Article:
The week is biking news has been frightening, good, and weird.
Does the end of Barclay's sponsorship of London's bike share portend something terrible for the future of bikes? The mere thought is frightening. London cyclists tell me that the mere 25 million Pound Sterling given by Barclays is a fraction of the cost of London's bike share program. Or does the Barclay's pull out just mean that a financial power house, reeling from the Libor scandal, has had its original contract with the city examined a little more closely? By 2015, Barclay's is out of the bike sponsoring business. Just as well since Londoners have informed me the whole program is named Boris bikes for London's seemingly eccentric mayor. But who will underwrite a biking system in a city plagued by cyclists' deaths in 2013? I would like to nominate Cadbury, the chocolate and convenience food conglomerate famous for its Milk Tray and seductive purple wrapper. After all, Cadbury has sponsored bikes for Africa in the past. Why not London? Or how about steady and reliable Marks and Spencers, with their cashmere cardigans, Twiggy clothing line, and predictable food halls? They seem like a safe bet for sponsorship. M&S seems as sturdy and English as Barbara Woodhouse, or James Herriot. Maybe Prince Charles, sustainability advocate and heir-to-be-skipped-I'd-wager, should re-purpose his . . . salary (?) to bike share sponsorship. It would be better than establishing those little organic vegetable growing manors that make it seem like he is secretly wishing for a return to feudalism. A new feudalism, though, with Lords who know more about modern art's merit-lessness and the ills of fast food, where Lords can impose their will on toiling serfs. But if the monarch in a real monarchy backed biking, would that be so terrible? Not at first. Not unless he became crazed and declared "off with their heads." It would certainly help Prince Charles' image to be the backer of bikes. And it would go a long way to answering the question, "What the hell does that guy do all day anyway?"
If the Barclay's "loss" weren't enough for Londoners, the Metropolitan Police were apparently ticketing cyclists in dark foggy weather who were riding without lights this week. Wait. Given the numbers of fatalities this year is that a bad thing?
Here in the former colonies, the news for bike share is all good. Bike share programs are extremely successful state side. Despite the troubles with Bixi in Montreal and fears in San Francisco, in Chicago and Washington, D.C., bike share programs are only growing. I have almost had to engage in in unpleasantries when too many people have converged on the docks.
The Burrough of Brooklyn is facing some anti-bike weirdness by contrast. Bike lane haters have used lies, damn lies and statistics, as Mark Twain said, to try to get the city to remove dedicated bike lanes. The data the haters have been citing, an increase in the number of accidents, does not actually support that idea that the bike lanes were the cause. In fact, those accidents were overwhelmingly car-on-car. These pesky facts have not slowed the anti-bike movement one bit. But with triple the number of cyclists from four years ago in Brooklyn, I would say the numbers - the statistics if you will - are in the favor of the lanes. The odds are not with those looking for one more piece of evidence that the demise of Western civilization at the hands of hipsters riding bikes and sipping pour-over coffee. If the disgruntleds would simply ride a bike, they would be less likely to have dementia, according to a new medical study. Then they would be less likely to spend their days railing against bicycle infrastructure, or they would come up with better facts. Perhaps Brooklyn cyclists can start a "Give a Grump a Bike" program as a sort of long-term investment in the future of cycling infrastructure.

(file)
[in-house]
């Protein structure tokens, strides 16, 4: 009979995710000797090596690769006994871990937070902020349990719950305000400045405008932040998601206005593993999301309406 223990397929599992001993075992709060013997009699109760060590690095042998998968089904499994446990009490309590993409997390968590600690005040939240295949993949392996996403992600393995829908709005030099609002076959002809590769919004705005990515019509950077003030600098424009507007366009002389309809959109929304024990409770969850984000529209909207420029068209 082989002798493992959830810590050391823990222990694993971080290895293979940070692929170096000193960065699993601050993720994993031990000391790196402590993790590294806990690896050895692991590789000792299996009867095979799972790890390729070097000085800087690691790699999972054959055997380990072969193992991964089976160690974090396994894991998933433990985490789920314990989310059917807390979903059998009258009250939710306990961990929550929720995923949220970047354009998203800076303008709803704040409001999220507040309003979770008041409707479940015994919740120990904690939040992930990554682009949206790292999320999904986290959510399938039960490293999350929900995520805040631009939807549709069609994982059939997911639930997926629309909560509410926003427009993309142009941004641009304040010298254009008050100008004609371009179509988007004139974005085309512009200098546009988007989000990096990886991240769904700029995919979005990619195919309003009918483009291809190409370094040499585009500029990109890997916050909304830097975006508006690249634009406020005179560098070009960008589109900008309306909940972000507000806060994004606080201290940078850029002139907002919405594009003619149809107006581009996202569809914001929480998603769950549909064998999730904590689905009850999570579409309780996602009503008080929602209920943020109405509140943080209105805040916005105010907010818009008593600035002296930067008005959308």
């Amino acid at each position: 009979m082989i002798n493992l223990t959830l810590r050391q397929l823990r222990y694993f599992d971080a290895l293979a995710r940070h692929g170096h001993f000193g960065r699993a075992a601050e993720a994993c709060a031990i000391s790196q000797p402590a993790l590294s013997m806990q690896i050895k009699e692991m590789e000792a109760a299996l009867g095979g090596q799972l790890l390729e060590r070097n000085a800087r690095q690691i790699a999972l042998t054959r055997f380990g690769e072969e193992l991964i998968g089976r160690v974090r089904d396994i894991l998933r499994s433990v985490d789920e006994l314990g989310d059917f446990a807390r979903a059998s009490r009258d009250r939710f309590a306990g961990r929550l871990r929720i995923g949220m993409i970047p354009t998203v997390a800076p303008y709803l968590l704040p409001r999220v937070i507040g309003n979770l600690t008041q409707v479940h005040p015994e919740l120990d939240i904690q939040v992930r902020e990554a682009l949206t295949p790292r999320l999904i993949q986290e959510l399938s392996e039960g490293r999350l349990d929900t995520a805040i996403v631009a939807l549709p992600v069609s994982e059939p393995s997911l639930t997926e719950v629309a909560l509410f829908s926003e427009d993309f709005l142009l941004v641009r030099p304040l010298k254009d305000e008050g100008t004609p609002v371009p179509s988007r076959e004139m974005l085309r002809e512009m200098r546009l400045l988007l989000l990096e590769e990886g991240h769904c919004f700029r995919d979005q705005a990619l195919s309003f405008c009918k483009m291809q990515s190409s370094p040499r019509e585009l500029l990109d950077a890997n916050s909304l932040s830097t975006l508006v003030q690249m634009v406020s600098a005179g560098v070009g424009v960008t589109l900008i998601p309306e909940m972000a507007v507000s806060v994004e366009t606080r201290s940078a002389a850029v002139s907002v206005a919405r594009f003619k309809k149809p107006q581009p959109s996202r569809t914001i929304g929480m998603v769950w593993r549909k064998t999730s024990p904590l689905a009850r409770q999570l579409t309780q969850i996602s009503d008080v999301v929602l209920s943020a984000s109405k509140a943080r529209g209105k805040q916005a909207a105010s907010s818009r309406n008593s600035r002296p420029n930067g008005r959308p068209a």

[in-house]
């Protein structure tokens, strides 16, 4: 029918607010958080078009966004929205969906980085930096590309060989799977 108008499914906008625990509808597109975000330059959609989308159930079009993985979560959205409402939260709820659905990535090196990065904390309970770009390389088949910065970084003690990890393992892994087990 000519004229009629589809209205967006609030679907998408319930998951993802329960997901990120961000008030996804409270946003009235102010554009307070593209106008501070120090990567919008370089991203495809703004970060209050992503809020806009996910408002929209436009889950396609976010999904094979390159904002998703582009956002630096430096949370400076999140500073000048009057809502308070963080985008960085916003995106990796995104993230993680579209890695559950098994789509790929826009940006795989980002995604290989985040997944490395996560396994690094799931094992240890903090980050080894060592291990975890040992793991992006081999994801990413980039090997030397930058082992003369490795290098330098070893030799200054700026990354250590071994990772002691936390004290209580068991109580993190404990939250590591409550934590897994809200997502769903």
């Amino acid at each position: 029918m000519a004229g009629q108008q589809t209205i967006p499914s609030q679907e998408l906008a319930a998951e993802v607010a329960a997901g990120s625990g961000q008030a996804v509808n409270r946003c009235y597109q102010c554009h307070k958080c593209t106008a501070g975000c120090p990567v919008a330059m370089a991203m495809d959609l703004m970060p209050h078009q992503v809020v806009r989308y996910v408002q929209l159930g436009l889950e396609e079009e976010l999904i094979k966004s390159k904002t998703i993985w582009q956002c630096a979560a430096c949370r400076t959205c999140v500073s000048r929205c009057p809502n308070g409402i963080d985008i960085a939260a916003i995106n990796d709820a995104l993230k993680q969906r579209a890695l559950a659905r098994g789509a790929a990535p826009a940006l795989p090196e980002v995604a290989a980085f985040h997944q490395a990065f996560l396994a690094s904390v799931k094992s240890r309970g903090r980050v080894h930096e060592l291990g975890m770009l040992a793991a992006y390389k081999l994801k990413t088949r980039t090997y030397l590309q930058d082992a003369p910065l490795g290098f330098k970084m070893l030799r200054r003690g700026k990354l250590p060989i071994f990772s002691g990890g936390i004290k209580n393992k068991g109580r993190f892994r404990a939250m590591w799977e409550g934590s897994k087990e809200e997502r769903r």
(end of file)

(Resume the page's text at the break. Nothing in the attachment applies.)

With the threatened demise of bike shares, and the constant assaults on bike lanes, we must ask ourselves, how can we brainwash . . . uh, er, I mean influence the young to appreciate the value of cycling and want to ride? Take that handy baby stroller, usually the size of a lunar landing craft, and turn it into a bicycle for kids. At least one company has designed a stroller-to-tricycle that can also cut down on the piles and heaps of junk people are accumulating in their homes. The images in the Youtube video are beautiful.
If you are really into efficiency, reducing, reusing and cycling, this week's news continues to be good. You can now get a bike that performs photosynthesis while you ride to clean the air. I am wondering what impact something like this would have on the climate, and my guess is not much. I would rather see people giving up their cars than bikes doing double duty for the climate.
Lastly, a little note in this week's blog about the death of another famous cyclists. Bad news indeed. This time it was Milton Olin, the former Napster exec, who was hit by a police car while he was riding in SoCal. The reporting on this strongly suggests that the driving deputy might have been looking as his mobile digital transporter or texting. Nothing could have been so important on either of those devices that it cost a good cyclist his life.
Oh, and it's almost Christmas. Support your local bike store, buy your loved one a custom-made-in-America bike. Help keep cycling a growing part of the U.S. culture.
Shout outs to The Daily Rider, Bicycle Space, The Bike Rack, City Bikes, and Capitol Hill Bikes.
So if I see you in the bike lane, or on a bike share bike anywhere in the world, let's be smug.